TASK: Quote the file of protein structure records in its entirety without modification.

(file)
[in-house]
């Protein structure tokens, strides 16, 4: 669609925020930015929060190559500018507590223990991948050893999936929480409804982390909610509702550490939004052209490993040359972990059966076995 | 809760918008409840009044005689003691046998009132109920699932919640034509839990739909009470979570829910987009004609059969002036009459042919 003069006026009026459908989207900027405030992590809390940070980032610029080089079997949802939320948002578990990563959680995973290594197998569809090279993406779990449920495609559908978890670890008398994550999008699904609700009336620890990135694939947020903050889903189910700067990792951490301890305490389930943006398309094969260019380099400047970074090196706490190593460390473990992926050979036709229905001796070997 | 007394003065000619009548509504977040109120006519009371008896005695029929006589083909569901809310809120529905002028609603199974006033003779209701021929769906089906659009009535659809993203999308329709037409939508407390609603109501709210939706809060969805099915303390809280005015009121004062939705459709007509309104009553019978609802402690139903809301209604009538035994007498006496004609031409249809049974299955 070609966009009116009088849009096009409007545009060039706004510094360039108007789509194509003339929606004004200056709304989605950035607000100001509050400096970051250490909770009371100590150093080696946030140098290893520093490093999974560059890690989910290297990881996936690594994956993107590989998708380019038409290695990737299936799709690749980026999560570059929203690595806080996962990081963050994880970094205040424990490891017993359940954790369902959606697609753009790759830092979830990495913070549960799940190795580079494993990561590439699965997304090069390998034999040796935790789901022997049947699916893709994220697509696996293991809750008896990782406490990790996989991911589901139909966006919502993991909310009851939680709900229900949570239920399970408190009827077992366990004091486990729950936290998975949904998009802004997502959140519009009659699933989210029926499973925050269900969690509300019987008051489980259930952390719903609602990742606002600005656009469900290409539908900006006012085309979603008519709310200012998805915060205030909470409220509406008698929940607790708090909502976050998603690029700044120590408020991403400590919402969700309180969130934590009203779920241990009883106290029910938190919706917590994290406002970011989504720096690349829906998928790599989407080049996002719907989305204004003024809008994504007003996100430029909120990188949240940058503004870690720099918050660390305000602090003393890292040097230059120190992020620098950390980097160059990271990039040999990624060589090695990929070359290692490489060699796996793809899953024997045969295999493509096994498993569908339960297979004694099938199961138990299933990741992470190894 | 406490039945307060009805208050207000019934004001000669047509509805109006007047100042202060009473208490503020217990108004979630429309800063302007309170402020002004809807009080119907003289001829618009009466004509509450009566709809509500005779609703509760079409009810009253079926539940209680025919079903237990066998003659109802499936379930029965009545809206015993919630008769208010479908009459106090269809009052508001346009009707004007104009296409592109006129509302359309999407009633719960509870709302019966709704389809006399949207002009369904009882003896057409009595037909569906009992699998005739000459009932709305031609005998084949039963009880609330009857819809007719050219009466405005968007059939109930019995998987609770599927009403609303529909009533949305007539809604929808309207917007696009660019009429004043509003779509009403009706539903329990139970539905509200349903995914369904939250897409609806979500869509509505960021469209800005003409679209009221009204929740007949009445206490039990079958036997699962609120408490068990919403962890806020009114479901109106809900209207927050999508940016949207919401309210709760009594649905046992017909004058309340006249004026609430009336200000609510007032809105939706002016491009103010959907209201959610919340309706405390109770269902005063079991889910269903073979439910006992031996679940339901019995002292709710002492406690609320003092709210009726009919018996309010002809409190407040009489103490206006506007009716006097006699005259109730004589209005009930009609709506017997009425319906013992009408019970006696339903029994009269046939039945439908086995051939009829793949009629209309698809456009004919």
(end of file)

[in-house]
């Protein structure tokens, strides 16, 4: 669609925020930015929060190559500018507590223990991948050893999936929480409804982390909610509702550490939004052209490993040359972990059966076995 | 809760918008409840009044005689003691046998009132109920699932919640034509839990739909009470979570829910987009004609059969002036009459042919 003069006026009026459908989207900027405030992590809390940070980032610029080089079997949802939320948002578990990563959680995973290594197998569809090279993406779990449920495609559908978890670890008398994550999008699904609700009336620890990135694939947020903050889903189910700067990792951490301890305490389930943006398309094969260019380099400047970074090196706490190593460390473990992926050979036709229905001796070997 | 007394003065000619009548509504977040109120006519009371008896005695029929006589083909569901809310809120529905002028609603199974006033003779209701021929769906089906659009009535659809993203999308329709037409939508407390609603109501709210939706809060969805099915303390809280005015009121004062939705459709007509309104009553019978609802402690139903809301209604009538035994007498006496004609031409249809049974299955 070609966009009116009088849009096009409007545009060039706004510094360039108007789509194509003339929606004004200056709304989605950035607000100001509050400096970051250490909770009371100590150093080696946030140098290893520093490093999974560059890690989910290297990881996936690594994956993107590989998708380019038409290695990737299936799709690749980026999560570059929203690595806080996962990081963050994880970094205040424990490891017993359940954790369902959606697609753009790759830092979830990495913070549960799940190795580079494993990561590439699965997304090069390998034999040796935790789901022997049947699916893709994220697509696996293991809750008896990782406490990790996989991911589901139909966006919502993991909310009851939680709900229900949570239920399970408190009827077992366990004091486990729950936290998975949904998009802004997502959140519009009659699933989210029926499973925050269900969690509300019987008051489980259930952390719903609602990742606002600005656009469900290409539908900006006012085309979603008519709310200012998805915060205030909470409220509406008698929940607790708090909502976050998603690029700044120590408020991403400590919402969700309180969130934590009203779920241990009883106290029910938190919706917590994290406002970011989504720096690349829906998928790599989407080049996002719907989305204004003024809008994504007003996100430029909120990188949240940058503004870690720099918050660390305000602090003393890292040097230059120190992020620098950390980097160059990271990039040999990624060589090695990929070359290692490489060699796996793809899953024997045969295999493509096994498993569908339960297979004694099938199961138990299933990741992470190894 | 406490039945307060009805208050207000019934004001000669047509509805109006007047100042202060009473208490503020217990108004979630429309800063302007309170402020002004809807009080119907003289001829618009009466004509509450009566709809509500005779609703509760079409009810009253079926539940209680025919079903237990066998003659109802499936379930029965009545809206015993919630008769208010479908009459106090269809009052508001346009009707004007104009296409592109006129509302359309999407009633719960509870709302019966709704389809006399949207002009369904009882003896057409009595037909569906009992699998005739000459009932709305031609005998084949039963009880609330009857819809007719050219009466405005968007059939109930019995998987609770599927009403609303529909009533949305007539809604929808309207917007696009660019009429004043509003779509009403009706539903329990139970539905509200349903995914369904939250897409609806979500869509509505960021469209800005003409679209009221009204929740007949009445206490039990079958036997699962609120408490068990919403962890806020009114479901109106809900209207927050999508940016949207919401309210709760009594649905046992017909004058309340006249004026609430009336200000609510007032809105939706002016491009103010959907209201959610919340309706405390109770269902005063079991889910269903073979439910006992031996679940339901019995002292709710002492406690609320003092709210009726009919018996309010002809409190407040009489103490206006506007009716006097006699005259109730004589209005009930009609709506017997009425319906013992009408019970006696339903029994009269046939039945439908086995051939009829793949009629209309698809456009004919």